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    I should think so. When I said the killer was an adult, I was not arguing that her religious training had no bearing on the case. But evidence for the "brainwashing" of adults by cults has proved nearly impossible to determine scientifically.

    There is NO precise, scientific definition for a "religion" versus a "cult." Germany considers Scientology a cult; the U.S. offers it the protection of a "religion." Scientology isn't different in the two countries; the two countries' ideas about religious freedom are different.

    Likewise "cult" v. "religion" is almost always in the eye of a the beholder. Generally speaking, older religions consider new ones "cults."

    Christianity certainly began as a cult. The Mormons here in the U.S. were considered a "cult" in the 1800s, are considered a mainstream religion today by most.

    These words are highly emotional, but largely subjective.
     
  13. Nova

    Nova Active Member

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    Actually, I've read many books on Scientology. I took a course on it in college.

    If your point is that there is plenty of evidence that Ron Hubbard was a con man, in the early days, and suffered from drug-induced psychosis later on, I agree. I've already said that.

    But there is ample evidence that Joseph Smith was a con man, too. King David and Muhammad weren't exactly choir boys. St. Paul was no fun at a picnic; I think we can say that with certainty. Nor was Martin Luther or any number of other Christian leaders. And if we had any reliable historical evidence on the character of Jesus, who knows what we might think of him?

    The point remains: a "cult" + time = mainstream religion.

    And we can't fairly judge any religion based solely on the testimony of apostates. If we're going to use body counts as our evidence, Scientology has a long way to go before it catches up with Christianity or Islam.
     
  14. eleven

    eleven New Member

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    Thank you. This was a grown woman. No one made her kill her family. If she wanted/needed psychiatric drugs, she could have obtained them on her own.

    The article only references her parents being scientologists, not her.
     
  15. Nova

    Nova Active Member

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    Don't you think it's a fair assumption she was at least raised in that church? And that being raised with those beliefs might have something to do with her not taking medication? I don't suppose we know, but it's at least a possibility.

    I don't mean to give the impression that I am pro-Scientology. The Scientologist dogma all sounds like bunk to me.

    But if the same woman had been a devout Christian and killed her family members because she believed Jesus was speaking to her through her toaster, we would have just said she was obviously disturbed, not that Christianity was to blame.
     
  16. JanetElaine

    JanetElaine Well-Known Member

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    When people basically believe Star Trek is real and coming (=scientology) how can anyone still call it a religion? How can anyone even take it seriously?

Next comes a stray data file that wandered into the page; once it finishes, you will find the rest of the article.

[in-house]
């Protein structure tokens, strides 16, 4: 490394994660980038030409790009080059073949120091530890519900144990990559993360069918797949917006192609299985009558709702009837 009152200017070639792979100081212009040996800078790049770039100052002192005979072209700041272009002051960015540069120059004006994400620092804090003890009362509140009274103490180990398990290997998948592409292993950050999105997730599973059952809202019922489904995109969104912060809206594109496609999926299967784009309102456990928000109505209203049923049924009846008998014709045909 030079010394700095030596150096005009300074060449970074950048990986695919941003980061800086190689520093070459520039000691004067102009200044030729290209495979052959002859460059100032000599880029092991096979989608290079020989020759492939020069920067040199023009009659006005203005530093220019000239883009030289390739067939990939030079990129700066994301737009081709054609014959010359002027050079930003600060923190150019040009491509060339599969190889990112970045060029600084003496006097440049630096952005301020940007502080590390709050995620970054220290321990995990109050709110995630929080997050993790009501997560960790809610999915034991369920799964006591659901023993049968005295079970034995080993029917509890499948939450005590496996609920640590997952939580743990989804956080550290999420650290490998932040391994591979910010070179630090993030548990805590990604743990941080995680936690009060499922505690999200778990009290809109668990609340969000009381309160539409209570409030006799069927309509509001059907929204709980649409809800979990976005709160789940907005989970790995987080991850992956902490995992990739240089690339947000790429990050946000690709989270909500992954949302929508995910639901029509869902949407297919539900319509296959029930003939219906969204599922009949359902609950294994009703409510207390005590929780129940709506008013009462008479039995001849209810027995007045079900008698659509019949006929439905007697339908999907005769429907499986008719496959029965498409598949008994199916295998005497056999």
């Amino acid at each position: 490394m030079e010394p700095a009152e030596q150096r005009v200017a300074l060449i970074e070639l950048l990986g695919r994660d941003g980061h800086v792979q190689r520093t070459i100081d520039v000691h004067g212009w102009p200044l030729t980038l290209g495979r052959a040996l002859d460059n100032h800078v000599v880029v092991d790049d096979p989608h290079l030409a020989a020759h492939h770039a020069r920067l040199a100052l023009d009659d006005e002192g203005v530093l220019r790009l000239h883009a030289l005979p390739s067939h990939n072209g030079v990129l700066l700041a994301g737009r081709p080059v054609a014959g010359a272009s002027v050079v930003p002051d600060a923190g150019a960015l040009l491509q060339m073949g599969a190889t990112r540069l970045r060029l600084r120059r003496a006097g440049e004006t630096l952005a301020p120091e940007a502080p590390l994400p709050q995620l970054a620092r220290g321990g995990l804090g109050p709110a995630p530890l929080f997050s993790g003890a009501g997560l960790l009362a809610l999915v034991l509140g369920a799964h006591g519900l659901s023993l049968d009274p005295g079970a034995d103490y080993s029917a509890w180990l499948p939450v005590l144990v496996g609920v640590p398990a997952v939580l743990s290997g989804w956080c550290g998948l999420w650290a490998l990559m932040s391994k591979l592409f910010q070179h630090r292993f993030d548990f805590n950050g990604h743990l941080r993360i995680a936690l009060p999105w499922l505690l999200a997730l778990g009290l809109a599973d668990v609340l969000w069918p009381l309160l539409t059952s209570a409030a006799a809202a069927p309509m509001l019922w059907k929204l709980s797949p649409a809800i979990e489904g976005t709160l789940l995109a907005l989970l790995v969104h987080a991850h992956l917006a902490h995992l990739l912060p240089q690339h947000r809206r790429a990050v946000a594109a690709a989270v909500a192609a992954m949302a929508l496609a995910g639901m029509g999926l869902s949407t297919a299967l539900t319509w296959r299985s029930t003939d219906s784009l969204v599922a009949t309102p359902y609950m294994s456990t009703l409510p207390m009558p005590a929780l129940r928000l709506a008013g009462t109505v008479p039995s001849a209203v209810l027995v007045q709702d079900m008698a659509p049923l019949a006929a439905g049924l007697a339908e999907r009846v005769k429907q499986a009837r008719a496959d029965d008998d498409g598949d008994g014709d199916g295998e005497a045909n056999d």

ETA: from the article: The woman told Dr Cross that her feelings started to worsen three weeks before the killings and that her parents allowed her to restart her anti-psychotic medication as it helped her to sleep.

    So that basically blows her defense to pieces. Hate to be her lawyer!
     
  17. dingo

    dingo Former Member

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  18. Shazza

    Shazza Former Member

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    This has nothing to do with religion, cults or whatever anyone wants to call it, this woman was mentally unstable whether she was into any religion or not, she lost the plot and killed her family and seriously injured her mother. What happens to her next is up to the justice system and hopefully they will allow her to get the medical attention she needs.
     
  19. Amraann

    Amraann Former Member

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    Nope Nova I would not...
    Its all the same to me.

    The key word in your post to me is DEVOUT
    In my mind that is as good as being brainwashed.
    I would say that ANYONE who believes that crap devoutly is "obviously disturbed"

    As far as far assumption goes Nova I know how I was raised and rallied against it as I assume you did too (based on your posts)
    So despite this womens upbringing she could have chosen to over come it.
     
  20. KOOL LOOK

    KOOL LOOK ~~~Sin is the Cause of all Sorrow~~~For this Gal,

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    I don't want to appear to be nit picking about words, buttttttttt, "Cynical and greedy intent," as you have pointed out is evil. Greedy = Greed =

    I Timothy 6:10: For the love of money is the root of all evil.

    I won't compromise, Scientology has no foundation. IMO, Most of the people involved in this organized group are looking for sense of belonging that they haven't found in their personal lives like family, or a God based belief system.

    I feel our lives should be centered around our salvation, love, healing, unitedness, etc...
     
  21. SieSie

    SieSie Active Member

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    This woman DID take medications, both psychiatric and some other kind - I'm not buying the whole "Scientology didn't allow her to take it" angle. I think she didn't like the side effects ("made her feel anxious and depressed") and I'm curious why the private psychiatrist she was supposedly seeing didn't try her on a different anti-depressant. I don't approve of Scientology, but I don't think they're at fault for this one.

    Source: 9msn